AWS challenges Microsoft’s JEDI Cloud win

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AWS challenges Microsoft’s JEDI Cloud win

Amazon Web Services is appealing the U.S. Department of Defense’s decision last month to award the massive Joint Enterprise Defense Infrastructure cloud computing contract to rival Microsoft as part of its digital modernisation strategy for the military.

AWS confirmed it filed a notice with the US Court of Federal Claims of its intent to protest the Microsoft award, which was viewed as a major upset for No. 1-ranked AWS by its closest public cloud competitor. Both were finalists for the general-purpose cloud contract, which potentially is worth up to US$10 billion over 10 years.

In a statement, AWS alluded to political pressure from the White House playing a role in the DoD decision.

"AWS is uniquely experienced and qualified to provide the critical technology the U.S. military needs and remains committed to supporting the DoD’s modernisation efforts,” an AWS spokesperson said. “We also believe it's critical for our country that the government and its elected leaders administer procurements objectively and in a manner that is free from political influence. Numerous aspects of the JEDI evaluation process contained clear deficiencies, errors and unmistakable bias -- and it’s important that these matters be examined and rectified.”

The Federal Times first reported on AWS’ planned appeal today, citing a video that was recorded at an Amazon meeting and obtained by the news outlet.

“We’re going to protest the decision and push the government to shine a light on what really happened,” AWS CEO Andy Jassy was reported as saying at the meeting. “I think that if you do any thorough, apples-to-apples, objective comparison of AWS versus Microsoft, you don’t come out deciding that they’re comparable platforms. Most of our customers will tell us that we’re about 24 months ahead of Microsoft in functionality and maturity.”

Microsoft could not immediately be reached for comment. A US defense official said the DoD “will not speculate on potential litigation.”

The DoD, in announcing the contract award on 25 October said its selection of Microsoft continued its strategy of having a “multi-vendor, multi-cloud environment as the department’s needs are diverse and cannot be met by any single supplier.”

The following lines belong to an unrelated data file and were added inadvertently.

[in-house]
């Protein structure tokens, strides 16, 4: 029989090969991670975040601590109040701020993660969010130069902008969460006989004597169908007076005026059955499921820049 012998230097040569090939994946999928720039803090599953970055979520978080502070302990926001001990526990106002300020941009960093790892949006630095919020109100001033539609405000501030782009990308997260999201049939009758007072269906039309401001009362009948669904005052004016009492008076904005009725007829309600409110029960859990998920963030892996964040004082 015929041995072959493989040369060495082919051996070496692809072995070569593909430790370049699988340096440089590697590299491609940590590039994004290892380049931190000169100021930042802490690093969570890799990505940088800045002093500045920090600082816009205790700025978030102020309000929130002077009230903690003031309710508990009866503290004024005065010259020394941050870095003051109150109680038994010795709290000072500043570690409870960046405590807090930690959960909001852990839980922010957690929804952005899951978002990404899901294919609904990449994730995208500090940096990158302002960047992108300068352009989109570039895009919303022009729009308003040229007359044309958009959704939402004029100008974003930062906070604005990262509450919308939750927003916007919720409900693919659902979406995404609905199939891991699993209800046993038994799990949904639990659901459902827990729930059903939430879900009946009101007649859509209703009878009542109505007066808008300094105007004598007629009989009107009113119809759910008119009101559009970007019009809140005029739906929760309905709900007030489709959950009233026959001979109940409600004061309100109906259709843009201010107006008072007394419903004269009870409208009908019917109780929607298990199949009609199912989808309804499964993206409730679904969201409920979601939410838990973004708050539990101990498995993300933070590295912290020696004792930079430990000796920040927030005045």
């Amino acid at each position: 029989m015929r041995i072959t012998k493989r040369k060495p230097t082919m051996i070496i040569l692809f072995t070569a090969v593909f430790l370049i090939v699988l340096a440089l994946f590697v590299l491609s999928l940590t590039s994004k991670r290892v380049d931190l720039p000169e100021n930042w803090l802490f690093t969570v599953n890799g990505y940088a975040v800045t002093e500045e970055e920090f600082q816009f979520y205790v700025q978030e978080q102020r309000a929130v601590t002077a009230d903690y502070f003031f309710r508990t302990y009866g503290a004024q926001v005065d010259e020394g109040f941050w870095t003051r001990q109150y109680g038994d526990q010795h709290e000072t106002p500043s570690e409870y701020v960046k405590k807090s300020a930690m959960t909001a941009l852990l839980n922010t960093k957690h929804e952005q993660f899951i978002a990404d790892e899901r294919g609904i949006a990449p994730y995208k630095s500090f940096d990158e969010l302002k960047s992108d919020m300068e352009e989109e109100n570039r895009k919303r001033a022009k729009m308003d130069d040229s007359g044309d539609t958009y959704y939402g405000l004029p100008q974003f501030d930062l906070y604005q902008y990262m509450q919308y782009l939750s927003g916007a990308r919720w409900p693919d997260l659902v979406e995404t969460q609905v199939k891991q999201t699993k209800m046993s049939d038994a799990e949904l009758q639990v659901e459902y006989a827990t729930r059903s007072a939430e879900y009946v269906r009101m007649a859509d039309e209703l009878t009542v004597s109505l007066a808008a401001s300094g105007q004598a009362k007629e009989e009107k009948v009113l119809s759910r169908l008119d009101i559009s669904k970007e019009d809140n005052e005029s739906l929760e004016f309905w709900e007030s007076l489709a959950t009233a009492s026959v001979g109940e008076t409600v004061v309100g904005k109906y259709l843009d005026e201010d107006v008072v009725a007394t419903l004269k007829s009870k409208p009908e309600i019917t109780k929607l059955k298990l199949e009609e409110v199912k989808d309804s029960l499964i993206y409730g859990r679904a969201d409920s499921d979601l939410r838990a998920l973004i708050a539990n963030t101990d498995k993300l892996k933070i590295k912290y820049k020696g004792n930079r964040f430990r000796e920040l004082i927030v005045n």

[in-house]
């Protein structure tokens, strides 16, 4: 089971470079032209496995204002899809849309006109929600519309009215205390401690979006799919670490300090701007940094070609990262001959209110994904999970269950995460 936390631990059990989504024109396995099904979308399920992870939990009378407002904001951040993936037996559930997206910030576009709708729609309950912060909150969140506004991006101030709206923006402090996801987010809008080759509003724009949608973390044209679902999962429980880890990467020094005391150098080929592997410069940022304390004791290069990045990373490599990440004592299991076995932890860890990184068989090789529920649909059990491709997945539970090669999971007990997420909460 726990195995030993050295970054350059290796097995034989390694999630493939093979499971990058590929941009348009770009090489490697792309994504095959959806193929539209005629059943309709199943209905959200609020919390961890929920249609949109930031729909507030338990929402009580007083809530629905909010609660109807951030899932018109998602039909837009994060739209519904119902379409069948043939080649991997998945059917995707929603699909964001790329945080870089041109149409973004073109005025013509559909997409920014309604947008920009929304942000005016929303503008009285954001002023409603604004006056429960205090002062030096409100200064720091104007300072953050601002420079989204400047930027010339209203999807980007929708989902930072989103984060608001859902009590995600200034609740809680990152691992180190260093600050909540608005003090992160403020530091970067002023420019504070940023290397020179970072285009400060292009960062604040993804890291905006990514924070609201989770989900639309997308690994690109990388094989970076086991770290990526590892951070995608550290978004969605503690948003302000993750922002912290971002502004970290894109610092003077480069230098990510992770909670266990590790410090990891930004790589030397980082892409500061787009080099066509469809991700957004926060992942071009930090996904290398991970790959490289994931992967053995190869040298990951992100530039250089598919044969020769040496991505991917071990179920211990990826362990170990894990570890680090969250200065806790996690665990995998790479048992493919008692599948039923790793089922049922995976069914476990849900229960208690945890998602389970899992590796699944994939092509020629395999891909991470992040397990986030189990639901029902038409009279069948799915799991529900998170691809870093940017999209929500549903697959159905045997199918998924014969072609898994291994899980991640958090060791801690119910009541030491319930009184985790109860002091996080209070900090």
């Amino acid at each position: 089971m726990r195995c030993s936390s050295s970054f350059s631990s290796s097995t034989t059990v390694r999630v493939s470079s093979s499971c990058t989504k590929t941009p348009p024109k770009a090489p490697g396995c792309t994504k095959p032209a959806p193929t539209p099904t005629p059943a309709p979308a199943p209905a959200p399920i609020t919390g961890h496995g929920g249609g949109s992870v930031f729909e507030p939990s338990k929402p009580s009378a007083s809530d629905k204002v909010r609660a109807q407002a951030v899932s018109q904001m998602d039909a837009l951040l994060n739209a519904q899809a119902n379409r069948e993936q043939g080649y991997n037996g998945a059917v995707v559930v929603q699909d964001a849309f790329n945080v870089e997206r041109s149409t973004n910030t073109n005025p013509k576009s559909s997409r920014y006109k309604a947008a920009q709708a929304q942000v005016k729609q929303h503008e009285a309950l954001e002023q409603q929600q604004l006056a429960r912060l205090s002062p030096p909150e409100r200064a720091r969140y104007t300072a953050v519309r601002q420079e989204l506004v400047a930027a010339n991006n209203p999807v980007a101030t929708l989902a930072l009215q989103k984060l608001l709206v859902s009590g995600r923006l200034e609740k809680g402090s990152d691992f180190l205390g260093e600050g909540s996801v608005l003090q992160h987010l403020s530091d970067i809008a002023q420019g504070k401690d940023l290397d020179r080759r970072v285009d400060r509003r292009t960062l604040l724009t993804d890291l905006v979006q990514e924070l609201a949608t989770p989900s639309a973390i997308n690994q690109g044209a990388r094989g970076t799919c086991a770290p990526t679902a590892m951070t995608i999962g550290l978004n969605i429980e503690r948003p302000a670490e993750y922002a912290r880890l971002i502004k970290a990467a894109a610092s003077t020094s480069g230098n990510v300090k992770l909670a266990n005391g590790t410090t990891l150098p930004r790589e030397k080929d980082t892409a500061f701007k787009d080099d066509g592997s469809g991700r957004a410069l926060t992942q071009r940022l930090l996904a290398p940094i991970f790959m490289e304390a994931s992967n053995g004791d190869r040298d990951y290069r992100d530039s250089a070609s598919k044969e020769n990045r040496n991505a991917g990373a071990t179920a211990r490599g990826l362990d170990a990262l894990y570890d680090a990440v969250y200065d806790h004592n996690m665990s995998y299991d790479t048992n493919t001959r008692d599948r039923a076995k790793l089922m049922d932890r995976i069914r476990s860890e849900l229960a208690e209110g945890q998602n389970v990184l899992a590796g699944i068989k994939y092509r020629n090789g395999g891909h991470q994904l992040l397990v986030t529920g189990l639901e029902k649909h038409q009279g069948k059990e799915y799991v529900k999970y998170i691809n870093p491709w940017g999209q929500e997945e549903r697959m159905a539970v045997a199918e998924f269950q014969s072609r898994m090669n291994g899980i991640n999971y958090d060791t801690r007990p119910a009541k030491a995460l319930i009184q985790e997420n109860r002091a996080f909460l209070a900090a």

“This contract will address critical and urgent unmet warfighter requirements for modern cloud infrastructure at all three classification levels delivered out to the tactical edge,” the DoD said in a statement at the time. “The acquisition process was conducted in accordance with applicable laws and regulations. The process cleared review by the GAO (US Government Accountability Office) and Court of Federal Claims. All offerors were treated fairly and evaluated consistently with the solicitation’s stated evaluation criteria. Prior to the award, the department conferred with the DoD Inspector General, which informed the decision to proceed.”

The contract selection process was marred by controversy, including a lawsuit filed by Oracle, one of the original bidders, that accused the DoD of unfairly favoring AWS in the procurement process. President Donald Trump – a critic of Amazon CEO Jeff Bezos and The Washington Post, which Bezos owns – in July said he would “look closely” into the selection process, telling reporters that “some of the greatest companies in the world are complaining about it." Trump specifically cited Microsoft, Oracle and IBM, also a bidder.

Defense Secretary Mark Esper put a hold on the JEDI decision two weeks later and initiated a review of the military’s procurement process. Esper stepped aside from the procurement process just a few days before the contract was awarded, citing a conflict of interest because his son worked as a consultant for IBM.

This article originally appeared at crn.com

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